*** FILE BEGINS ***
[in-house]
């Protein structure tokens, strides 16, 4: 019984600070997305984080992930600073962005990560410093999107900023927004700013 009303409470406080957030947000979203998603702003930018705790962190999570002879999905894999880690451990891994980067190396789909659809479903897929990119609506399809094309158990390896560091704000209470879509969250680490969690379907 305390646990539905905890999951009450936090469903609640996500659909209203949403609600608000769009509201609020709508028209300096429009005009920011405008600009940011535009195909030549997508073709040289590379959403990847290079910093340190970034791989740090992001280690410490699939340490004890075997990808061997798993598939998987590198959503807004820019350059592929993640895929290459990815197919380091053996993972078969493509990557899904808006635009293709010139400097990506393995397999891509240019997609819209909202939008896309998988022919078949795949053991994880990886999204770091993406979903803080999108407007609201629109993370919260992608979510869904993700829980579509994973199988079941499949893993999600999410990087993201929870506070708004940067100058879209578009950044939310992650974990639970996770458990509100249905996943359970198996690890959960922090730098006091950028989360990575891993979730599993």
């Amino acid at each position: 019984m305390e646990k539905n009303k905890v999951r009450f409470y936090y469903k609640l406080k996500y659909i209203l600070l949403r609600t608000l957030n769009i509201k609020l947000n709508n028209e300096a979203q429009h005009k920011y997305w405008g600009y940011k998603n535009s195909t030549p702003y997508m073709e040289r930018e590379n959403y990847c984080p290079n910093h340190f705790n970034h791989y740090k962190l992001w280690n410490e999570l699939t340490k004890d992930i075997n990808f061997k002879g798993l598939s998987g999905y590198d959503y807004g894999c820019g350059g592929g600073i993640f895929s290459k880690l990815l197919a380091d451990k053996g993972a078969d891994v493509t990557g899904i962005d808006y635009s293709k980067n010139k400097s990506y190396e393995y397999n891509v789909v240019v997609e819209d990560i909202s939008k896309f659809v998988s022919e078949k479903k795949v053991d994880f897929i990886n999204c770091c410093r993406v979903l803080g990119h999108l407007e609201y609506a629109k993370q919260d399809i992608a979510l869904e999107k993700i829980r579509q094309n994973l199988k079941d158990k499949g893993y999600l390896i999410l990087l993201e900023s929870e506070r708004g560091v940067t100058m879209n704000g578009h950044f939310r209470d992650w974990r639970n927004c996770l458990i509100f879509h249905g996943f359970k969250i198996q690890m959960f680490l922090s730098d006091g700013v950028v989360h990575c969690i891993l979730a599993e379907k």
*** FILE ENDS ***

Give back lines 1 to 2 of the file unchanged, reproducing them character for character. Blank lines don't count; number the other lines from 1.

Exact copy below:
[in-house]
């Protein structure tokens, strides 16, 4: 019984600070997305984080992930600073962005990560410093999107900023927004700013 009303409470406080957030947000979203998603702003930018705790962190999570002879999905894999880690451990891994980067190396789909659809479903897929990119609506399809094309158990390896560091704000209470879509969250680490969690379907 305390646990539905905890999951009450936090469903609640996500659909209203949403609600608000769009509201609020709508028209300096429009005009920011405008600009940011535009195909030549997508073709040289590379959403990847290079910093340190970034791989740090992001280690410490699939340490004890075997990808061997798993598939998987590198959503807004820019350059592929993640895929290459990815197919380091053996993972078969493509990557899904808006635009293709010139400097990506393995397999891509240019997609819209909202939008896309998988022919078949795949053991994880990886999204770091993406979903803080999108407007609201629109993370919260992608979510869904993700829980579509994973199988079941499949893993999600999410990087993201929870506070708004940067100058879209578009950044939310992650974990639970996770458990509100249905996943359970198996690890959960922090730098006091950028989360990575891993979730599993």